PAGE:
Despite the fact that most of Chait's article displayed some refreshing mental clarity I do have some caveats about it because he does revert to slamming conservatives for supposed extremism on other matters. However, those problems with the article aside for the moment, let us first take a look at Chait correctly chastising those quick to blame "right-wingers" for the Arizona shootings:
So just how good a speaker is the new senator-elect from Florida, Marco Rubio? Conservatives are rightly highly impressed with Rubio's oratory, especially his election night victory speech. However, even liberals are giving high marks to Rubio's speaking abilities. John McWhorter of The New Republic even commits liberal sacrilege by grudgingly admitting (after slamming the speeches of other conservatives) that Rubio is a better speaker than Obama. Of course, this also scares him as well:
Marco Rubio, in his victory speech, was the exception, and showed as he often has why he is the Tea Party’s real secret weapon. Starting out with gushy God talk and closing by stressing that he is a “son of exiles,” Rubio is – let’s face it – a better Obama in his way. His Christianity will always be clear to those who care, and his foreign forebears are ones who fled Communism. At first we were to suppose that Obama’s mongrelism made him “like America,” but the leftist Kenyan business is ripe for the Becks and D’Souzas among us to frame as alien, never mind that Indonesia is a Muslim country. Rubio’s foreignness is more cuddly, immune to Fox News-style demagoguery.
Plus Rubio is a natural talker. No stagy incantations of lines based on things other people said long ago; no giggling; no props; no wandering off topic. He can rub a noun and a verb together, with minimal attendance to notes. As a result, like Bill Clinton, he seems intelligent in a way that Paladino and O’Donnell do not, and approachably human and on the ground in a way that Paul, despite his active mind, cannot.
On the eve of the one year anniversary of the most recent Iranian presidential election, the Web site for The New Republic gave space to Sen. John McCain (R-Arizona) to lament the Obama administration's feckless response to the corrupt Iranian regime's crackdown on protesters and its continued quest for nuclear weapons and terrorist sponsorship under Mahmoud Ahmadinejad.
In response two days later, Time's Joe Klein resorted to his typical petulant bluster to berate the generally liberal magazine and divert attention from the real issue of Obama's leadership:
The New Republic perplexes me. It has some of the best and smartest writing around. And then it allows John McCain, whose lack of knowledge about Iran is encyclopedic, to hold forth in its pages.
Klein's June 13 Swampland blog post at Time.com focused on one brief excerpt of McCain's item, launching into how he felt McCain was not nuanced enough and hence lacks credibility to address the issue:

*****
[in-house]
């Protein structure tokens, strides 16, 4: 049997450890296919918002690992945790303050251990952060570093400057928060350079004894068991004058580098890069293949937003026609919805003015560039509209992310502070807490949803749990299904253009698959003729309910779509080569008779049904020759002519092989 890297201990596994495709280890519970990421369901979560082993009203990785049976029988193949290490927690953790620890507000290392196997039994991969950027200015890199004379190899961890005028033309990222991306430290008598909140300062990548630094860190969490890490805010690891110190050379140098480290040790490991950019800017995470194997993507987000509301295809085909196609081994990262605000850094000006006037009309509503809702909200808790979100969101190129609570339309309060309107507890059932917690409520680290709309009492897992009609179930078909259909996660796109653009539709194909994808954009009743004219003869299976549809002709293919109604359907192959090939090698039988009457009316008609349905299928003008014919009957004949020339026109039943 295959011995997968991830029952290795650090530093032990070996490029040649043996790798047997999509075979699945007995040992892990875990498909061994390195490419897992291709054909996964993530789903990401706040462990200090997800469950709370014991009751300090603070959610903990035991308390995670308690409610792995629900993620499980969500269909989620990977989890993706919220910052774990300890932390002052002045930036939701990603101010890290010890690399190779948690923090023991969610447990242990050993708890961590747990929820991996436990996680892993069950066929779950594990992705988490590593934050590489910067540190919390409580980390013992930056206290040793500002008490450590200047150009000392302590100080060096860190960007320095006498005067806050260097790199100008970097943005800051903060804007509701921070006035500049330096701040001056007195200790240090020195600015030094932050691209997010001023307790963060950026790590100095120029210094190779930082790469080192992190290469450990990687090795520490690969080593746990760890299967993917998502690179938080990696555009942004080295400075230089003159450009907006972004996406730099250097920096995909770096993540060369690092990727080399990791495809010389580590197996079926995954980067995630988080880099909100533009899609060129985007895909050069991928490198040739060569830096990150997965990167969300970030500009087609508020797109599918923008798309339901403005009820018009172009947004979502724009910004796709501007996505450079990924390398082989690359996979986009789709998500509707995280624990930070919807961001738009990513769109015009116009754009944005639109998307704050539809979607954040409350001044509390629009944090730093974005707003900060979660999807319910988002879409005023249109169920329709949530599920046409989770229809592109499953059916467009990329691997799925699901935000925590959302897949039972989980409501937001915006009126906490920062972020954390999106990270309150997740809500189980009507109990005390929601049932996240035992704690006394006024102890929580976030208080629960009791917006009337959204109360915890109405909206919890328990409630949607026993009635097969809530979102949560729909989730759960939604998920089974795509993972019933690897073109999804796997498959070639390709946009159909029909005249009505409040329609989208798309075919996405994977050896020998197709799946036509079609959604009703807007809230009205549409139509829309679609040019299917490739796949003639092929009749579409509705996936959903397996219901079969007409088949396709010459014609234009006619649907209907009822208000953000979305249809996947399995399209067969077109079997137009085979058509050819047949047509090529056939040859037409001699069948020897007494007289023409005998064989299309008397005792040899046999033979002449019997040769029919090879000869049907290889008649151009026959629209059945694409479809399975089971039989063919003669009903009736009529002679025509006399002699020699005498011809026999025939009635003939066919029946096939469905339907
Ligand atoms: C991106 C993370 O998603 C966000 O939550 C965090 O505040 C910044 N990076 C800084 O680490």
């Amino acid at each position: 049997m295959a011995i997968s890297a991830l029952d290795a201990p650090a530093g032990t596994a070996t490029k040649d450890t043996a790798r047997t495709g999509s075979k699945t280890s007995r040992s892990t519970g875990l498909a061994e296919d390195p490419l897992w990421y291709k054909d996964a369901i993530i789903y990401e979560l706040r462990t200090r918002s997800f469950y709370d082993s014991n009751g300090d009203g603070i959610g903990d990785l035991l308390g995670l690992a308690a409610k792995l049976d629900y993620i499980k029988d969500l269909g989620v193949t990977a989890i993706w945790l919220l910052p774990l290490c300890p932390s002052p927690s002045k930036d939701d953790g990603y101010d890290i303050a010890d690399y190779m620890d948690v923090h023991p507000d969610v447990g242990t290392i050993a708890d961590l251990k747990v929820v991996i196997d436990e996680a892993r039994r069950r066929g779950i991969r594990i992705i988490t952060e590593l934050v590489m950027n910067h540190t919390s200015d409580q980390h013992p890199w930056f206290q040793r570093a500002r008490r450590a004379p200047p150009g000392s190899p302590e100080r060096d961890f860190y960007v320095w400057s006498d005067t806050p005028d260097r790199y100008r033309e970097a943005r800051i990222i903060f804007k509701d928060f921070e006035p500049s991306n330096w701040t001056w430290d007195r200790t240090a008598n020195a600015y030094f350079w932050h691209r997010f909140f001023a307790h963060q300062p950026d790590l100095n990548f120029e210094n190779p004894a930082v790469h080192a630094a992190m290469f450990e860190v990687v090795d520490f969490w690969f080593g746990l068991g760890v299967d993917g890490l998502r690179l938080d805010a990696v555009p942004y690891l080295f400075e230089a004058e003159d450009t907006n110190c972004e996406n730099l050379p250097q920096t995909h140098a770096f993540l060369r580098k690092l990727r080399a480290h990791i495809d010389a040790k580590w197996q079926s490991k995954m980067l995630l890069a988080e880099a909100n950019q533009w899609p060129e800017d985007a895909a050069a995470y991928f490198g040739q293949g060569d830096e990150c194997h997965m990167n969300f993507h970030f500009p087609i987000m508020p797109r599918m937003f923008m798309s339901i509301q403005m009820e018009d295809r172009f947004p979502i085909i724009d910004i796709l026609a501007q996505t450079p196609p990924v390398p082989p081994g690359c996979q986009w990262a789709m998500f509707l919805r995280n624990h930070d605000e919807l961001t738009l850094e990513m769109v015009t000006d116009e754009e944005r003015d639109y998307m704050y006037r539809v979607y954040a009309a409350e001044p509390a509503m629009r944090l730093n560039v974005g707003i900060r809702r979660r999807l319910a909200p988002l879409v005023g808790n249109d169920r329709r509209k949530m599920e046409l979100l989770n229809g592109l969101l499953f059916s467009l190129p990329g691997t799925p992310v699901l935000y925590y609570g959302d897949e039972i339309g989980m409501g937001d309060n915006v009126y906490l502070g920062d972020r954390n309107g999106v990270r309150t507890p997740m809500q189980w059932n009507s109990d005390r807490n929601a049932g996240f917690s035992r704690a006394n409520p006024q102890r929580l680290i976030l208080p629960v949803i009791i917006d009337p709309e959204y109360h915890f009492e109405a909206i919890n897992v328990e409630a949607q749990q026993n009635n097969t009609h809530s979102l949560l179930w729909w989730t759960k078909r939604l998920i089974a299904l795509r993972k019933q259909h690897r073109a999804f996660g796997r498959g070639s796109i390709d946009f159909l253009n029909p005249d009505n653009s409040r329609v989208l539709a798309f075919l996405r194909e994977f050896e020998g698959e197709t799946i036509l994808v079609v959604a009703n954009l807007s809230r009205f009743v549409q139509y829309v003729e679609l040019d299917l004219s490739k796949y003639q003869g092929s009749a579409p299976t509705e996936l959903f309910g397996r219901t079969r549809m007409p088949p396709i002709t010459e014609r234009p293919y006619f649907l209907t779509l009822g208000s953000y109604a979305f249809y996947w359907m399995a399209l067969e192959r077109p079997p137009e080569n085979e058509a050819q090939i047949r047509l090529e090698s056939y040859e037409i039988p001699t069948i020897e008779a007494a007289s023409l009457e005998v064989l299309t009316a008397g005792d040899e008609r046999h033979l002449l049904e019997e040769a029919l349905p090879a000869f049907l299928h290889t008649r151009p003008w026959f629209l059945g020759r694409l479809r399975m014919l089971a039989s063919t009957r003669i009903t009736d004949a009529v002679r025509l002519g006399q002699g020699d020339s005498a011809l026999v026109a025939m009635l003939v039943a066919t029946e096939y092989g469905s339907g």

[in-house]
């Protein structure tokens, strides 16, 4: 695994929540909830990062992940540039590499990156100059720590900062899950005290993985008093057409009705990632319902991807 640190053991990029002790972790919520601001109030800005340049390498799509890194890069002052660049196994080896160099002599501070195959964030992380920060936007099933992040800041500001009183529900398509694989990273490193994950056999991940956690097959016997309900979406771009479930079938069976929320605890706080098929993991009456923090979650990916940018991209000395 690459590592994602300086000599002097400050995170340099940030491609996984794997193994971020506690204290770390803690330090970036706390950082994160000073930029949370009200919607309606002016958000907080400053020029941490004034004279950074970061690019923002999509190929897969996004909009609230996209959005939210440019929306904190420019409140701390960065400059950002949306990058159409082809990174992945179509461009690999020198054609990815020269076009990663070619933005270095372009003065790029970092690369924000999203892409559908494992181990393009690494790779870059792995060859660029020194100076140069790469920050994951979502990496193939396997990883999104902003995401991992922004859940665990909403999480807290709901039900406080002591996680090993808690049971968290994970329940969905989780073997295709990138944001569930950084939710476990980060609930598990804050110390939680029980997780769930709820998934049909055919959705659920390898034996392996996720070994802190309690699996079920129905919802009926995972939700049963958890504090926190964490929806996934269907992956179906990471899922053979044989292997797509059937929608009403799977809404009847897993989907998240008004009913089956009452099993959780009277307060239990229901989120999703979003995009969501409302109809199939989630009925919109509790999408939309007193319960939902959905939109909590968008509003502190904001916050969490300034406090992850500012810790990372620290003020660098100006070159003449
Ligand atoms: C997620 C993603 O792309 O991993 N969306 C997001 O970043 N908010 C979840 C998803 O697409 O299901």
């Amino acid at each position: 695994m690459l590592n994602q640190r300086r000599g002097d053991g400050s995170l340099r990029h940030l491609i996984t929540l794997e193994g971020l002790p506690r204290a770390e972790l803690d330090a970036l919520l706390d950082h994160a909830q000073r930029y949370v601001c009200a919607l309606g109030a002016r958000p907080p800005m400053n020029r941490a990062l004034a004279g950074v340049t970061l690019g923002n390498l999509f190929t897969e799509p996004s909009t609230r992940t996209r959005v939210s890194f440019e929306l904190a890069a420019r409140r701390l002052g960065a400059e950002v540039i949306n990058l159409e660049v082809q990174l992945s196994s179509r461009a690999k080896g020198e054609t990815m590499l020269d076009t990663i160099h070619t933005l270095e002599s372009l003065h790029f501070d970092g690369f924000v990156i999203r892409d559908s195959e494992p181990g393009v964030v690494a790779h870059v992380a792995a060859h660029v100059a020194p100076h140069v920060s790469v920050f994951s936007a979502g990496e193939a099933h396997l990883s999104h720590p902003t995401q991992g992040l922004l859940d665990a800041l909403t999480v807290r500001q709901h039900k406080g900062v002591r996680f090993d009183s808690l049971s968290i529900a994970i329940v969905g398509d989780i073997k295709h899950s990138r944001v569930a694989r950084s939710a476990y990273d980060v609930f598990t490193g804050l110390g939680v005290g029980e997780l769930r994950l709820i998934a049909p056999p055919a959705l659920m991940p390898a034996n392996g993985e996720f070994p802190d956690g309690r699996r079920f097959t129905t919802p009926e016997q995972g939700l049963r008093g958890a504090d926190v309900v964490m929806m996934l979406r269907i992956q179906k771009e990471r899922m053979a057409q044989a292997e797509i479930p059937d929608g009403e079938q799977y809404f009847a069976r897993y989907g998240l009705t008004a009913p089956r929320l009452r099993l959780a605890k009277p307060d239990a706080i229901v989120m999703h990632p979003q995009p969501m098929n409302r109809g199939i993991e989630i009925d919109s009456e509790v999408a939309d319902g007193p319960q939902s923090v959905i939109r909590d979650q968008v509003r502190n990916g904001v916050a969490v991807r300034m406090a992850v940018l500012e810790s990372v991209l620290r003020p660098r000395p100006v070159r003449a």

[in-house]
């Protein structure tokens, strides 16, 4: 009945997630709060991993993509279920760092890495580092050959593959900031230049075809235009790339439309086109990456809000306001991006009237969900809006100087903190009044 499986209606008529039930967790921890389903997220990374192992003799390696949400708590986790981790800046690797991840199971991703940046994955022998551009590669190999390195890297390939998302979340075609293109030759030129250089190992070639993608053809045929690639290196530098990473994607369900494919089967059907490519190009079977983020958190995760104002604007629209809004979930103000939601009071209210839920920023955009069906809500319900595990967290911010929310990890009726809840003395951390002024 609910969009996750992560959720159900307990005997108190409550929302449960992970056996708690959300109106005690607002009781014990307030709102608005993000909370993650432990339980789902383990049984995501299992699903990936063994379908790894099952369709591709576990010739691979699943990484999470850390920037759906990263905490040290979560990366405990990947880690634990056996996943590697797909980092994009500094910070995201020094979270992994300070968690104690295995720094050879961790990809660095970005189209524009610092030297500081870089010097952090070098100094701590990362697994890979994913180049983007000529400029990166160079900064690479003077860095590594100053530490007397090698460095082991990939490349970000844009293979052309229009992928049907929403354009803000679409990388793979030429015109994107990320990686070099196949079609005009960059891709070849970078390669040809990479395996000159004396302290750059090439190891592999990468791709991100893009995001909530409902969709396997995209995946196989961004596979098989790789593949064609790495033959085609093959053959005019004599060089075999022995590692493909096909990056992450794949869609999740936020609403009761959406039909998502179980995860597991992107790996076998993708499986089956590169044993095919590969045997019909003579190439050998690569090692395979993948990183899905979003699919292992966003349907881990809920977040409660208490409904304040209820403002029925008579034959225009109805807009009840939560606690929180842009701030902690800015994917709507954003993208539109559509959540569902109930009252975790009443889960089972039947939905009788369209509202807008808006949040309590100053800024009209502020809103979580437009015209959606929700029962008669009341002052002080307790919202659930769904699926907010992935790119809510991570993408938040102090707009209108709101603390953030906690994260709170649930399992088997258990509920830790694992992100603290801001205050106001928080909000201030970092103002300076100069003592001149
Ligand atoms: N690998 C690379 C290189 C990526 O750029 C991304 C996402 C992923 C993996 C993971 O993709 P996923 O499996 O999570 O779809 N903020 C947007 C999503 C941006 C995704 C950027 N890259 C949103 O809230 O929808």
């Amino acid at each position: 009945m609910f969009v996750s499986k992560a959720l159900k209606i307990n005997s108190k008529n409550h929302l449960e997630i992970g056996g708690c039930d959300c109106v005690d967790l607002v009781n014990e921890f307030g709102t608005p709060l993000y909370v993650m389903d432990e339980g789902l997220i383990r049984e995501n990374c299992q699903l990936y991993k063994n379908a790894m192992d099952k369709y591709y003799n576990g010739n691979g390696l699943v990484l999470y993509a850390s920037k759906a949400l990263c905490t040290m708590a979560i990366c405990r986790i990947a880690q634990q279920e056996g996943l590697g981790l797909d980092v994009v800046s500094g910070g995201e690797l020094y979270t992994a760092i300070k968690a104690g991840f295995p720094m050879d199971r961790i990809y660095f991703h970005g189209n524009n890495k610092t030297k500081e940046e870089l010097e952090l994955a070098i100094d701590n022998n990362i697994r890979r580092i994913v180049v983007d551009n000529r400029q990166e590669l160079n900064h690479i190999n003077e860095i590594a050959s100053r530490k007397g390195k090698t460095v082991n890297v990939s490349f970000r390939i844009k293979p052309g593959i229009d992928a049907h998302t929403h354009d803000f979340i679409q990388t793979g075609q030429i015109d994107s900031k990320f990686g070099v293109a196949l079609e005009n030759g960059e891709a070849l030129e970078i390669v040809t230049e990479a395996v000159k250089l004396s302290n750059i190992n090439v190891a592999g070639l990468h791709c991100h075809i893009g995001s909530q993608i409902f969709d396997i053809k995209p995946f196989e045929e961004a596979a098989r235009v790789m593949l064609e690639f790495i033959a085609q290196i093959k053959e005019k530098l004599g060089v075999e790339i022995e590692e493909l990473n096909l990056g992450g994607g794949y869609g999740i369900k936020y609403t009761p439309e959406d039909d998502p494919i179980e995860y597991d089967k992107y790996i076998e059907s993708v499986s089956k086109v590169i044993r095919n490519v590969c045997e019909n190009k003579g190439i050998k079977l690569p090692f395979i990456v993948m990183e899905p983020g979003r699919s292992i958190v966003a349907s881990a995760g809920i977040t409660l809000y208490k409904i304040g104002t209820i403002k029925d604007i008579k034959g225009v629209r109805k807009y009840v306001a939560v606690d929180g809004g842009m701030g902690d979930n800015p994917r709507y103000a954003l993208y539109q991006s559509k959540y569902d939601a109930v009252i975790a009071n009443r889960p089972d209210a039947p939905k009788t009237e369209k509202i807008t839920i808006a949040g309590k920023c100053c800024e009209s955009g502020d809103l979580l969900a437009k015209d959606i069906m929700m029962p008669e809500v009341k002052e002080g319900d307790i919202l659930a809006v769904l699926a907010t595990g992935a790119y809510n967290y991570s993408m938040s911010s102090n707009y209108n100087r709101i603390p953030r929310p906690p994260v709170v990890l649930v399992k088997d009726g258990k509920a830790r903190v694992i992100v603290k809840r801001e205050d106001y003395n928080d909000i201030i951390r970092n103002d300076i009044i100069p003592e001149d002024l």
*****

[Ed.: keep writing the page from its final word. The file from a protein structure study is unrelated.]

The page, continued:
It seems that, in the wake of the liberal celebrations over the passage of the Senate ObamaCare bill, their former vociferous, opposition to it has been tossed down the memory hole. And woe betide anyone who points out how much they used to hate it. Such was the case of The New Republic senior editor Jonathan Chait who castigates your humble correspondent in this article for pointing out this inconvenient fact:
P.J. Gladnick at Newsbusters accuses yours truly of hypocrisy:
Remember all that hype from the liberals until last night about how horrible the Senate ObamaCare was? Yes, they admitted it was a terrible piece of legislation but it was necessary for the House of Representatives to pass it in order for the Senate to somehow improve it via reconciliation. Well, toss that all out the window. Suddenly, sans any change in that formerly detested bill, it has suddenly become a "brilliant" piece of legislation as you can see in this gushing ode to the current unchanged ObamaCare bill by Jonathan Chait of the New Republic...
A "masterfully crafted piece of legislation?" If so, why even bother to try to improve this brilliance via reconciliation in the Senate? Of course, Chait's article makes absolutely no reference to reconciliation. That pretense seems to have been dropped. It will be interesting to see how many other liberals suddenly discover the "brilliance" of what was previously considered a lousy Senate ObamaCare bill and drop their former urgency over the necessity for improvement via reconciliation. For Jonathan Chait all that matters now is that the once hated Senate ObamaCare bill has passed despite the consequences to come.
Remember all that hype from the liberals until last night about how horrible the Senate ObamaCare was? Yes, they admitted it was a terrible piece of legislation but it was necessary for the House of Representatives to pass it in order for the Senate to somehow improve it via reconciliation. Well, toss that all out the window. Suddenly, sans any change in that formerly detested bill, it has suddenly become a "brilliant" piece of legislation as you can see in this gushing ode to the current unchanged ObamaCare bill by Jonathan Chait of the New Republic: